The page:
A plaster cast for the image of an oil worker, commissioned by Esso Petroleum Company in 1962.
Dorich House is only seventy years old this year, but it has had an eventful history. It was the modernist home of Eastern European artist Dora Gordine and her Russian art collecting husband Richard Hare, and the interior is filled with their artistic passions.
The house has a 'stately home' aura from the pre-revolutionary Russian furniture and paintings that fill many of the rooms, but this is undercut by the modernist architecture as well as the sculptures by Gordine. Gordine used the house as her studio, and you can still see a jumble of sculpted heads and sketched designs in some rooms. Her sculptures include famous figures of the 30s - 50s such as actresses Dorothy Tutin and Dame Edith Evans. By the time she built the house she was already a famous artist, having studied in Paris and worked in Singapore.
Russian chairs from Dorich House
The facts of Dora Gordine's early life are contested, although we know she was Jewish and Eastern European. She described herself as Russian, born in 1906 in St Petersburg, but other evidence suggests that she was born in Latvia around 1898. She married Richard Hare in 1936, and moved permanently to Britain after years in the Far East. They completed the design of Dorich House that year. It was consciously created as a work of art as well as a home, with visitors being asked to wear slippers as they entered the house.
Dora Gordine's sculpture studio. The house was carefully designed to be filled with light all day.
During the Second World War, Hare worked as a civil servant dealing with Anglo-Soviet relations and became convinced of the need for greater understanding of Russian culture in Britain. This inspired his collections of Russian art, which included furniture, religious icons, ceramics, lacquered boxes and delicately painted eggs. Many objects summon up wealthy, pre-revolutionary Russian life, when much Russian design was in turn modelling itself on French design. The Hermitage Rooms at Somerset House in central London also shows a rotating collection of 'luxury' Russian art from a similar period.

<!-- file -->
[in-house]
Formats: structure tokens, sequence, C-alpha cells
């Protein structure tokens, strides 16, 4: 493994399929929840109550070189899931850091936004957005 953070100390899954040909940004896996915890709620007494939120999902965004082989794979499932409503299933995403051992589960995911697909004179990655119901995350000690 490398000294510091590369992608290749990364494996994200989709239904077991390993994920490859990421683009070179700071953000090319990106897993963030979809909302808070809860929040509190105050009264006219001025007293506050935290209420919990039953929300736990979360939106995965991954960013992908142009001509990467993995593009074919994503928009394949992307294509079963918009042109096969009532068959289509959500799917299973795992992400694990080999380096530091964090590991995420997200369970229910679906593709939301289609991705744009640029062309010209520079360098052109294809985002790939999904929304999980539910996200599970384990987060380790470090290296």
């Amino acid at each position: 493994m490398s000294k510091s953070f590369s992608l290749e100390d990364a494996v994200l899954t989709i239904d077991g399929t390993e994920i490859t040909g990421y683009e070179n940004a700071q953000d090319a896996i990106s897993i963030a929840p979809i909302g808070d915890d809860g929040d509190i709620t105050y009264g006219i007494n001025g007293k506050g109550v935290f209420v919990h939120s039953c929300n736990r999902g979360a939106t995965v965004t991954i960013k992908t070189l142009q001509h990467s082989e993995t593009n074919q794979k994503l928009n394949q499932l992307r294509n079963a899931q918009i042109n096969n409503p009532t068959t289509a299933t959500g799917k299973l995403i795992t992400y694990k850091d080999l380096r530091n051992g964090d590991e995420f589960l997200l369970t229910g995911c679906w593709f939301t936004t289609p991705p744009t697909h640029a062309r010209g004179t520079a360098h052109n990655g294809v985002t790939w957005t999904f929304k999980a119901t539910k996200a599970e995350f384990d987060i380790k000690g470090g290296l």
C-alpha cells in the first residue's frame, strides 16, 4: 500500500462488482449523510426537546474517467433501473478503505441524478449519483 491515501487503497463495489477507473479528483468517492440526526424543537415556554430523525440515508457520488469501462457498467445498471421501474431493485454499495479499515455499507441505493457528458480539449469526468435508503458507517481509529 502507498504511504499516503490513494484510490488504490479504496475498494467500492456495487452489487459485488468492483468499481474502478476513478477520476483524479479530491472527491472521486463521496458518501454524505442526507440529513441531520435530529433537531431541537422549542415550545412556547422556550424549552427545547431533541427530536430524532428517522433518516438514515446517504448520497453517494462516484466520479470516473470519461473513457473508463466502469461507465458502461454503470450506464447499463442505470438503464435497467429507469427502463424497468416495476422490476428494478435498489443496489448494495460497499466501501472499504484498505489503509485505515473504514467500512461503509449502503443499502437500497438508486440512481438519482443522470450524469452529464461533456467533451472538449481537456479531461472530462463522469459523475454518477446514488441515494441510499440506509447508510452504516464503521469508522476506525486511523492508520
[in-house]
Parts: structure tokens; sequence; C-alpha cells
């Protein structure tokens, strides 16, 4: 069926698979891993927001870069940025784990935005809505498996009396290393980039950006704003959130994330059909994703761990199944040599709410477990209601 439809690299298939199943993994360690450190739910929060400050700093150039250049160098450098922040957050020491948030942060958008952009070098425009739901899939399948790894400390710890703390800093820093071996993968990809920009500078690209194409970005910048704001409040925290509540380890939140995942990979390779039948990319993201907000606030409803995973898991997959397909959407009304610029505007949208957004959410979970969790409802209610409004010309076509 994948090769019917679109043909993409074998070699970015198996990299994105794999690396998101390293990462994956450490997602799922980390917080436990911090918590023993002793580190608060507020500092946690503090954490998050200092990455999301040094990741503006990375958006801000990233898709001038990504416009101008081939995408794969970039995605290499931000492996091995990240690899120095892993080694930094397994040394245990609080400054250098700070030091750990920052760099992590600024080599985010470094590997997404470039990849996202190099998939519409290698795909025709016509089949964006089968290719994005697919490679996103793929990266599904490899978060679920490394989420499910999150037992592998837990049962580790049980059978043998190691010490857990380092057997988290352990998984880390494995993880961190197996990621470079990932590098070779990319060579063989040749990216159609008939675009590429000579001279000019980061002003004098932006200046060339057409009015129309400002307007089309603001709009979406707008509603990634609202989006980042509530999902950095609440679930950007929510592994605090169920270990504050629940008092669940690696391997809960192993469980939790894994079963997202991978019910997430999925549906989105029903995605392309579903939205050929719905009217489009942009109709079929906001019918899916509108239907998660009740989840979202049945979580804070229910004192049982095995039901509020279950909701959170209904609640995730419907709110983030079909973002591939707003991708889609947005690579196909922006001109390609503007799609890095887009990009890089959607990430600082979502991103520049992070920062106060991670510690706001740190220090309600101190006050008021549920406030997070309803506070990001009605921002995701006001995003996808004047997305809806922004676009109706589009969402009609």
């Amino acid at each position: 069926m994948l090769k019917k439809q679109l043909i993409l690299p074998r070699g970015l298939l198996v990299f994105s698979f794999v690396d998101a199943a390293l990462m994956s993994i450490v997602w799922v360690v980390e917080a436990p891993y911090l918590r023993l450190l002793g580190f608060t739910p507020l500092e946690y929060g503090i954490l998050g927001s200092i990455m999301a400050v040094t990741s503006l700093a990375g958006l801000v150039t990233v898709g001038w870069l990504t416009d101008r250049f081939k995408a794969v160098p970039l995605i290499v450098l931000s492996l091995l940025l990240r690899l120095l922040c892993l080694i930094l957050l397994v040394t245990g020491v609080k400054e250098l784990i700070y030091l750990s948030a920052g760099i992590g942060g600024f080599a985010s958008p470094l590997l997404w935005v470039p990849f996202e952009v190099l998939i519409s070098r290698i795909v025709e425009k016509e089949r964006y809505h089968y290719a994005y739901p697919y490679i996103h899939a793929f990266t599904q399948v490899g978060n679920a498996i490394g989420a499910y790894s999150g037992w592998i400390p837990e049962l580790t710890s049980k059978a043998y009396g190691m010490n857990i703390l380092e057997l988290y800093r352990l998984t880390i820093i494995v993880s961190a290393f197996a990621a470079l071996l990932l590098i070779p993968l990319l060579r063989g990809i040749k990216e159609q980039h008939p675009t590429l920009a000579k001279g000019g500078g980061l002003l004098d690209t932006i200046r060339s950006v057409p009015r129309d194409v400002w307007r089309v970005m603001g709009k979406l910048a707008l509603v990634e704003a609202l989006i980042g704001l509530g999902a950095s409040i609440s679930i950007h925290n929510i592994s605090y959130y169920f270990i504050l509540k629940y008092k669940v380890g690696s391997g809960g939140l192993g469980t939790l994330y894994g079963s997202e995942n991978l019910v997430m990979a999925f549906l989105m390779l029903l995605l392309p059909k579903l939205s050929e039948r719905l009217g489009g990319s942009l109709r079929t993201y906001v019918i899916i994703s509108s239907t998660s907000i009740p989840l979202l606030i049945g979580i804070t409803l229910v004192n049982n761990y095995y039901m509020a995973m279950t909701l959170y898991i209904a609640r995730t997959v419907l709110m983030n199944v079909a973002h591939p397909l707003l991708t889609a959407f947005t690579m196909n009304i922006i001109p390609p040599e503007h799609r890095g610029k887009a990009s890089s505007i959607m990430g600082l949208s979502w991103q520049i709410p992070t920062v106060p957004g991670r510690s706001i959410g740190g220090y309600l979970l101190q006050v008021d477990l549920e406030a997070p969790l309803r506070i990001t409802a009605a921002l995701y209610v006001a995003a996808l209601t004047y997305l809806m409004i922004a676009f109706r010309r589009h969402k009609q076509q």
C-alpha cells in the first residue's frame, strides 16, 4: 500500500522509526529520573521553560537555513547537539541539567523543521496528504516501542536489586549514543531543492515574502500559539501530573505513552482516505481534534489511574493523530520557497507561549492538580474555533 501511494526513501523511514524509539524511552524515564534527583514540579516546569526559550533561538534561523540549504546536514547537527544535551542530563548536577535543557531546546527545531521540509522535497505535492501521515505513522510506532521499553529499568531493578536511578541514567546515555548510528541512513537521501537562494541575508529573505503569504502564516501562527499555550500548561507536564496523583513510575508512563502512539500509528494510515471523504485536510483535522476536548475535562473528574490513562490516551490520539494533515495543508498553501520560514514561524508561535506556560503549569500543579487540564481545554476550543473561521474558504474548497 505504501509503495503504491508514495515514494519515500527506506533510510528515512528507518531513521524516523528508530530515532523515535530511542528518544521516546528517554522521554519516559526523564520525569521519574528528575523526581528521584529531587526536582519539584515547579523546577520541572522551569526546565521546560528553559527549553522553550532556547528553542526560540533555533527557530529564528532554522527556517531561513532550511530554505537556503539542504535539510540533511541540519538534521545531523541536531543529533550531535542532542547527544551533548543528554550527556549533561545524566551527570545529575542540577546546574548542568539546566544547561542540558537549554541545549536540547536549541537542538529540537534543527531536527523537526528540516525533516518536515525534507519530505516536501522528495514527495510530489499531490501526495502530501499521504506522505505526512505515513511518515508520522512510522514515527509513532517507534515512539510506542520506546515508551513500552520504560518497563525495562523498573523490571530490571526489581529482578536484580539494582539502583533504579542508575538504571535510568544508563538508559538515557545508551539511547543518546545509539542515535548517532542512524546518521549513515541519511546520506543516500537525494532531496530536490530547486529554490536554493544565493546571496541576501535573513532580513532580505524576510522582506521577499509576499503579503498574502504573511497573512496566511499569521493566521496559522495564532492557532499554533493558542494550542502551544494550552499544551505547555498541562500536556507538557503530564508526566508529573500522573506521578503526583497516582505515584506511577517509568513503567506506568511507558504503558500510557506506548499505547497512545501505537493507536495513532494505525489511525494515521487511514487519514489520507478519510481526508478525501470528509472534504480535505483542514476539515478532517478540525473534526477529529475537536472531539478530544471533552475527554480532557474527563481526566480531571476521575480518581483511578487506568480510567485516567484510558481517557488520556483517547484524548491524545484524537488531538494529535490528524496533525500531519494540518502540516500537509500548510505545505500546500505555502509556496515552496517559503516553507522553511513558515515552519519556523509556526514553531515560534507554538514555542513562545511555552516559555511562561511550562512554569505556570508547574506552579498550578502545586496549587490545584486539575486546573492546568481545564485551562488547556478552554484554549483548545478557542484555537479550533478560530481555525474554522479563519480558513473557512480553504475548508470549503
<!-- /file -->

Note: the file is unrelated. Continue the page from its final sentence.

Plaster casts of Dora Gordine's sculptures on display in the house.
The house was a centre for people from the London arts world in the 40s and 50s, with Hare and Gordine giving dinner parties even in the war years. But after Hare's sudden death in 1966, Gordine's health gradually began to fail, and the immaculate house to fall apart. In the years before her death in 1992 casual observers assumed that the house was uninhabited - the grounds were overgrown and the roof close to collapse.
Hare and Gordine had wanted to donate the house to the nation, and on her death Kingston University agreed to take it over, and gradually restored the building and contents.
Today the house is open only once a month, with a break during the summer. The relatively rare and few intruders mean that you can still capture the atmosphere of the house as a home rather than a public space, and imagine the lives of an artistic upper-middle class couple of the 1930s. The sculptures bring a vitality to the house and prevent it feeling like another 'stately' home.